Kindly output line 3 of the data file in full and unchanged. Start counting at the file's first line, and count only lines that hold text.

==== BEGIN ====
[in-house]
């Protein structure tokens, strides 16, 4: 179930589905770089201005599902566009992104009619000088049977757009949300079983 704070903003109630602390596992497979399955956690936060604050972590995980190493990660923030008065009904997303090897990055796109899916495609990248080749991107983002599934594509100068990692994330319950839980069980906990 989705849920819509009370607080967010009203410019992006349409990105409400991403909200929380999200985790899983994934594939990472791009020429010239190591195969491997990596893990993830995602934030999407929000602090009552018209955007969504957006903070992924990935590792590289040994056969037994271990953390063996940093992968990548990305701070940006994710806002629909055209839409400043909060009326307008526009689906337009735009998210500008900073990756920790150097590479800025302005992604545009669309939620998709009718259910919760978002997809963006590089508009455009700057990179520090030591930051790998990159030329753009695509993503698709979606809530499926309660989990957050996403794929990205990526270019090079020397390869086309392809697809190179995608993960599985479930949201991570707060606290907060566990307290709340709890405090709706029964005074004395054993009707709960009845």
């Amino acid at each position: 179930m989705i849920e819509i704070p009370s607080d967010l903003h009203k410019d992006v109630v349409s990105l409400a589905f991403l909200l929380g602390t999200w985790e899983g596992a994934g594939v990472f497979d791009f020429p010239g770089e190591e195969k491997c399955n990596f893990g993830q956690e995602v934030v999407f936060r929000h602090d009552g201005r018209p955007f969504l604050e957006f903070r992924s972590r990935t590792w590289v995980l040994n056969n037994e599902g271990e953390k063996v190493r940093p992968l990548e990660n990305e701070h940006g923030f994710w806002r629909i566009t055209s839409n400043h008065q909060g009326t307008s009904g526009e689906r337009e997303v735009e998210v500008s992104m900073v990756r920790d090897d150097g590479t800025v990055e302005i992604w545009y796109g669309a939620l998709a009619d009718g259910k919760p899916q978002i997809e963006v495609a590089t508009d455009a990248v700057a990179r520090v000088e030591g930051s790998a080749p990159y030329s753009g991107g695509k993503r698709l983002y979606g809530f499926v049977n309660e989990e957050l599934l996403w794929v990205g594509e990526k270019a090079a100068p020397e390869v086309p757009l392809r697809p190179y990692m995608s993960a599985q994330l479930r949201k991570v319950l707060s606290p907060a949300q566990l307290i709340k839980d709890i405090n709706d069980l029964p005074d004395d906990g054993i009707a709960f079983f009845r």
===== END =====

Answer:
């Amino acid at each position: 179930m989705i849920e819509i704070p009370s607080d967010l903003h009203k410019d992006v109630v349409s990105l409400a589905f991403l909200l929380g602390t999200w985790e899983g596992a994934g594939v990472f497979d791009f020429p010239g770089e190591e195969k491997c399955n990596f893990g993830q956690e995602v934030v999407f936060r929000h602090d009552g201005r018209p955007f969504l604050e957006f903070r992924s972590r990935t590792w590289v995980l040994n056969n037994e599902g271990e953390k063996v190493r940093p992968l990548e990660n990305e701070h940006g923030f994710w806002r629909i566009t055209s839409n400043h008065q909060g009326t307008s009904g526009e689906r337009e997303v735009e998210v500008s992104m900073v990756r920790d090897d150097g590479t800025v990055e302005i992604w545009y796109g669309a939620l998709a009619d009718g259910k919760p899916q978002i997809e963006v495609a590089t508009d455009a990248v700057a990179r520090v000088e030591g930051s790998a080749p990159y030329s753009g991107g695509k993503r698709l983002y979606g809530f499926v049977n309660e989990e957050l599934l996403w794929v990205g594509e990526k270019a090079a100068p020397e390869v086309p757009l392809r697809p190179y990692m995608s993960a599985q994330l479930r949201k991570v319950l707060s606290p907060a949300q566990l307290i709340k839980d709890i405090n709706d069980l029964p005074d004395d906990g054993i009707a709960f079983f009845r």